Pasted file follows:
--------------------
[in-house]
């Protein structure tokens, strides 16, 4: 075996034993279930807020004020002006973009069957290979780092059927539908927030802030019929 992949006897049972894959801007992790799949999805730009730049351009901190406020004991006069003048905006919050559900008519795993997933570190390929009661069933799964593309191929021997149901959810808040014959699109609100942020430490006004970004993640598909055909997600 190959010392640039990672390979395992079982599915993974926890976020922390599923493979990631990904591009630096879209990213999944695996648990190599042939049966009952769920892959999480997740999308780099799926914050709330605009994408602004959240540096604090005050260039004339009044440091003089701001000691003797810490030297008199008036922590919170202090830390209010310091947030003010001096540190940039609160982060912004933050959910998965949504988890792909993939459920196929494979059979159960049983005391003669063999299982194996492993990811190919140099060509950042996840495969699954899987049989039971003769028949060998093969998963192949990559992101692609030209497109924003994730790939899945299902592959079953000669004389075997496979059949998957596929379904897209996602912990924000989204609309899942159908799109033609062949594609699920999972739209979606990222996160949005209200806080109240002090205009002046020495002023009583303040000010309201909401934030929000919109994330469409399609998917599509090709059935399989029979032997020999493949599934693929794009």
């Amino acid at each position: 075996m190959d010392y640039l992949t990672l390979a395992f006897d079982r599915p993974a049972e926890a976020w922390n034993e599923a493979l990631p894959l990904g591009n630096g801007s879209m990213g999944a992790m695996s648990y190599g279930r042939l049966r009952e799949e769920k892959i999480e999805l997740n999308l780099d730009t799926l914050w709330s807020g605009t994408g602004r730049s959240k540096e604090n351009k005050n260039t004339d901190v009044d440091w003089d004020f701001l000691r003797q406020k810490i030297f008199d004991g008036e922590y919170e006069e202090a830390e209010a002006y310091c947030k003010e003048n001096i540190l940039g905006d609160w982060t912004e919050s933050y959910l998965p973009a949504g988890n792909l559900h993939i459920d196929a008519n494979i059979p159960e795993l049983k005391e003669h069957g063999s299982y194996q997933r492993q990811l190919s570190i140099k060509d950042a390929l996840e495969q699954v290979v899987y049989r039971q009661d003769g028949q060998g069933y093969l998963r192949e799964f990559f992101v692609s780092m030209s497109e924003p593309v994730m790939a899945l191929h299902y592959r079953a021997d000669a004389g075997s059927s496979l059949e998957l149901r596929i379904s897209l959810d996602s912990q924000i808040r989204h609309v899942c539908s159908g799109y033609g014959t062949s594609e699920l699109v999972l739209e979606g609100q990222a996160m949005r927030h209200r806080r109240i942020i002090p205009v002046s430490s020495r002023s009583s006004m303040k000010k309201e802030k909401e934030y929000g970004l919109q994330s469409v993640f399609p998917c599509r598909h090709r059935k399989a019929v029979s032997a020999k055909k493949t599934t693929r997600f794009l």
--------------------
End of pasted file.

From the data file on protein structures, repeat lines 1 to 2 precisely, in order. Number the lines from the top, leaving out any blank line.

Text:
[in-house]
């Protein structure tokens, strides 16, 4: 075996034993279930807020004020002006973009069957290979780092059927539908927030802030019929 992949006897049972894959801007992790799949999805730009730049351009901190406020004991006069003048905006919050559900008519795993997933570190390929009661069933799964593309191929021997149901959810808040014959699109609100942020430490006004970004993640598909055909997600 190959010392640039990672390979395992079982599915993974926890976020922390599923493979990631990904591009630096879209990213999944695996648990190599042939049966009952769920892959999480997740999308780099799926914050709330605009994408602004959240540096604090005050260039004339009044440091003089701001000691003797810490030297008199008036922590919170202090830390209010310091947030003010001096540190940039609160982060912004933050959910998965949504988890792909993939459920196929494979059979159960049983005391003669063999299982194996492993990811190919140099060509950042996840495969699954899987049989039971003769028949060998093969998963192949990559992101692609030209497109924003994730790939899945299902592959079953000669004389075997496979059949998957596929379904897209996602912990924000989204609309899942159908799109033609062949594609699920999972739209979606990222996160949005209200806080109240002090205009002046020495002023009583303040000010309201909401934030929000919109994330469409399609998917599509090709059935399989029979032997020999493949599934693929794009």